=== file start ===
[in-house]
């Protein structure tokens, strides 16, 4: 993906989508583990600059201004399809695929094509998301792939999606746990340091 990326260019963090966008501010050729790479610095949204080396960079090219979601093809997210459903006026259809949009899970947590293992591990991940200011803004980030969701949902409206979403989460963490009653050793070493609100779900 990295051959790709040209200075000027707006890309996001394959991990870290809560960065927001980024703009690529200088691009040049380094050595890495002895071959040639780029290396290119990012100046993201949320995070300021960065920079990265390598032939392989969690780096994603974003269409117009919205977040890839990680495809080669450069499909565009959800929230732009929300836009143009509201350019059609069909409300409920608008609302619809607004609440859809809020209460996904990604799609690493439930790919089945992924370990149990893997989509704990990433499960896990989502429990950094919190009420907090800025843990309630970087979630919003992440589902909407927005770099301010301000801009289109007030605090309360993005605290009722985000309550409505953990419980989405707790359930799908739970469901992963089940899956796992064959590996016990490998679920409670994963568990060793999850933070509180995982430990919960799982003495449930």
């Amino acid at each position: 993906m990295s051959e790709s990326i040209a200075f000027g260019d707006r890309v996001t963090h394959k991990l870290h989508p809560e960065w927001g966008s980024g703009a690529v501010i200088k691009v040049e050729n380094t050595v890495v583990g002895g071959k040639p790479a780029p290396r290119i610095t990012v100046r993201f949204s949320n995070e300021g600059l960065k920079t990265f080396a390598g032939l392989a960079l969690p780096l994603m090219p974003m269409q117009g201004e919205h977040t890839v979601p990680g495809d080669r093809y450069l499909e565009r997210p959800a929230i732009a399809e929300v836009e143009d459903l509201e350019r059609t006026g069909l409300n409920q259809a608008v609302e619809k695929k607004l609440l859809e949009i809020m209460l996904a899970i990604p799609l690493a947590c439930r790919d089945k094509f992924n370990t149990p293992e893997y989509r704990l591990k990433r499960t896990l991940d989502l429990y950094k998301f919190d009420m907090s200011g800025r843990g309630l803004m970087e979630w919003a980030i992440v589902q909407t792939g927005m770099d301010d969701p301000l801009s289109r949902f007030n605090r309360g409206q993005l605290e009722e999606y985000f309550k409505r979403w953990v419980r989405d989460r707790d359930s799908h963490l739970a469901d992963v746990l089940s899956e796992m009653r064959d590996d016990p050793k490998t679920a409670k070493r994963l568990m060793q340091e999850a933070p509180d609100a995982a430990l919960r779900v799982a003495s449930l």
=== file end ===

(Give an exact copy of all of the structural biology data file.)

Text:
[in-house]
């Protein structure tokens, strides 16, 4: 993906989508583990600059201004399809695929094509998301792939999606746990340091 990326260019963090966008501010050729790479610095949204080396960079090219979601093809997210459903006026259809949009899970947590293992591990991940200011803004980030969701949902409206979403989460963490009653050793070493609100779900 990295051959790709040209200075000027707006890309996001394959991990870290809560960065927001980024703009690529200088691009040049380094050595890495002895071959040639780029290396290119990012100046993201949320995070300021960065920079990265390598032939392989969690780096994603974003269409117009919205977040890839990680495809080669450069499909565009959800929230732009929300836009143009509201350019059609069909409300409920608008609302619809607004609440859809809020209460996904990604799609690493439930790919089945992924370990149990893997989509704990990433499960896990989502429990950094919190009420907090800025843990309630970087979630919003992440589902909407927005770099301010301000801009289109007030605090309360993005605290009722985000309550409505953990419980989405707790359930799908739970469901992963089940899956796992064959590996016990490998679920409670994963568990060793999850933070509180995982430990919960799982003495449930």
């Amino acid at each position: 993906m990295s051959e790709s990326i040209a200075f000027g260019d707006r890309v996001t963090h394959k991990l870290h989508p809560e960065w927001g966008s980024g703009a690529v501010i200088k691009v040049e050729n380094t050595v890495v583990g002895g071959k040639p790479a780029p290396r290119i610095t990012v100046r993201f949204s949320n995070e300021g600059l960065k920079t990265f080396a390598g032939l392989a960079l969690p780096l994603m090219p974003m269409q117009g201004e919205h977040t890839v979601p990680g495809d080669r093809y450069l499909e565009r997210p959800a929230i732009a399809e929300v836009e143009d459903l509201e350019r059609t006026g069909l409300n409920q259809a608008v609302e619809k695929k607004l609440l859809e949009i809020m209460l996904a899970i990604p799609l690493a947590c439930r790919d089945k094509f992924n370990t149990p293992e893997y989509r704990l591990k990433r499960t896990l991940d989502l429990y950094k998301f919190d009420m907090s200011g800025r843990g309630l803004m970087e979630w919003a980030i992440v589902q909407t792939g927005m770099d301010d969701p301000l801009s289109r949902f007030n605090r309360g409206q993005l605290e009722e999606y985000f309550k409505r979403w953990v419980r989405d989460r707790d359930s799908h963490l739970a469901d992963v746990l089940s899956e796992m009653r064959d590996d016990p050793k490998t679920a409670k070493r994963l568990m060793q340091e999850a933070p509180d609100a995982a430990l919960r779900v799982a003495s449930l």